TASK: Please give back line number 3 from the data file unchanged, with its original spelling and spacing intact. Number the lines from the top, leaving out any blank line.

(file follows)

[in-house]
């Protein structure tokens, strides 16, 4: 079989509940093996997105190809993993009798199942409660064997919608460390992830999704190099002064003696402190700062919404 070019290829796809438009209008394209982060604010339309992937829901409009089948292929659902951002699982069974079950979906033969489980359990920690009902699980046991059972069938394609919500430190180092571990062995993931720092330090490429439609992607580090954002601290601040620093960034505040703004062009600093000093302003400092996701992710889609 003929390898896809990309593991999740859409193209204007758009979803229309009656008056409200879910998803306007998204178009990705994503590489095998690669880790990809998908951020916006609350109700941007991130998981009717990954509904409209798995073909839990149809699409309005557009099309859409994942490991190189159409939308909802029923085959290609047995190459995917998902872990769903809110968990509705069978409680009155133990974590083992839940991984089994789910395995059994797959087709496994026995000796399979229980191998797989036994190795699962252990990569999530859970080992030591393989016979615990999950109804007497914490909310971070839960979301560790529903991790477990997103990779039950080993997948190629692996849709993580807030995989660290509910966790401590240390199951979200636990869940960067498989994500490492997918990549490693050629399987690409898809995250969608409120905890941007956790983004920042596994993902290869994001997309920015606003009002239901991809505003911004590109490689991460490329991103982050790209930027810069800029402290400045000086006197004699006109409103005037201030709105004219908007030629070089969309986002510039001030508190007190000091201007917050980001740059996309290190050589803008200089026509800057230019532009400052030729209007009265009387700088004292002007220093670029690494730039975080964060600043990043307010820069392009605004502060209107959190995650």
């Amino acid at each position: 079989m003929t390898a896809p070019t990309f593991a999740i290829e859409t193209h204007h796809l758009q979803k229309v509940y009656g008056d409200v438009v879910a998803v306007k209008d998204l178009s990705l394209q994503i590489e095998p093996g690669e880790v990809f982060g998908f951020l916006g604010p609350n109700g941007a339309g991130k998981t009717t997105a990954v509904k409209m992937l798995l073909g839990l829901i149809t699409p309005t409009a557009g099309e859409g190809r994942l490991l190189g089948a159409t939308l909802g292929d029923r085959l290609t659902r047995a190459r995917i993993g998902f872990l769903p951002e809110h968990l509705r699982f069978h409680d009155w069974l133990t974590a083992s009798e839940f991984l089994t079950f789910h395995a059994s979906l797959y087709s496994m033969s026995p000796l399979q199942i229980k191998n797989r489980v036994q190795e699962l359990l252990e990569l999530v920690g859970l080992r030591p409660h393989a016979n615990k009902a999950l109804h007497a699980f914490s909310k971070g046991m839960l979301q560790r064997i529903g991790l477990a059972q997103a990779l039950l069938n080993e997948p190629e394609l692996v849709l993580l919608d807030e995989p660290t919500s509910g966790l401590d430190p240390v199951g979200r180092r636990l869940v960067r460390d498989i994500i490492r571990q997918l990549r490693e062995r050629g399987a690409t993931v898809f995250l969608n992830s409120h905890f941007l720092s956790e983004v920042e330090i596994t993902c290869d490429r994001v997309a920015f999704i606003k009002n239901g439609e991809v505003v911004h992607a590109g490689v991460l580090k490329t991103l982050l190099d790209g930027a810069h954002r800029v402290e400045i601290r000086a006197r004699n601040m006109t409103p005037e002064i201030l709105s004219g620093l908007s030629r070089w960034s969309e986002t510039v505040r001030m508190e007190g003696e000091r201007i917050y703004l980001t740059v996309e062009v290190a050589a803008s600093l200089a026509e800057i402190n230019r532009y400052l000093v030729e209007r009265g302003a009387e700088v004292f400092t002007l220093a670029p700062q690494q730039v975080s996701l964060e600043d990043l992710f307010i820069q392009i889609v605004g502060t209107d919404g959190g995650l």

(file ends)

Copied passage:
């Amino acid at each position: 079989m003929t390898a896809p070019t990309f593991a999740i290829e859409t193209h204007h796809l758009q979803k229309v509940y009656g008056d409200v438009v879910a998803v306007k209008d998204l178009s990705l394209q994503i590489e095998p093996g690669e880790v990809f982060g998908f951020l916006g604010p609350n109700g941007a339309g991130k998981t009717t997105a990954v509904k409209m992937l798995l073909g839990l829901i149809t699409p309005t409009a557009g099309e859409g190809r994942l490991l190189g089948a159409t939308l909802g292929d029923r085959l290609t659902r047995a190459r995917i993993g998902f872990l769903p951002e809110h968990l509705r699982f069978h409680d009155w069974l133990t974590a083992s009798e839940f991984l089994t079950f789910h395995a059994s979906l797959y087709s496994m033969s026995p000796l399979q199942i229980k191998n797989r489980v036994q190795e699962l359990l252990e990569l999530v920690g859970l080992r030591p409660h393989a016979n615990k009902a999950l109804h007497a699980f914490s909310k971070g046991m839960l979301q560790r064997i529903g991790l477990a059972q997103a990779l039950l069938n080993e997948p190629e394609l692996v849709l993580l919608d807030e995989p660290t919500s509910g966790l401590d430190p240390v199951g979200r180092r636990l869940v960067r460390d498989i994500i490492r571990q997918l990549r490693e062995r050629g399987a690409t993931v898809f995250l969608n992830s409120h905890f941007l720092s956790e983004v920042e330090i596994t993902c290869d490429r994001v997309a920015f999704i606003k009002n239901g439609e991809v505003v911004h992607a590109g490689v991460l580090k490329t991103l982050l190099d790209g930027a810069h954002r800029v402290e400045i601290r000086a006197r004699n601040m006109t409103p005037e002064i201030l709105s004219g620093l908007s030629r070089w960034s969309e986002t510039v505040r001030m508190e007190g003696e000091r201007i917050y703004l980001t740059v996309e062009v290190a050589a803008s600093l200089a026509e800057i402190n230019r532009y400052l000093v030729e209007r009265g302003a009387e700088v004292f400092t002007l220093a670029p700062q690494q730039v975080s996701l964060e600043d990043l992710f307010i820069q392009i889609v605004g502060t209107d919404g959190g995650l």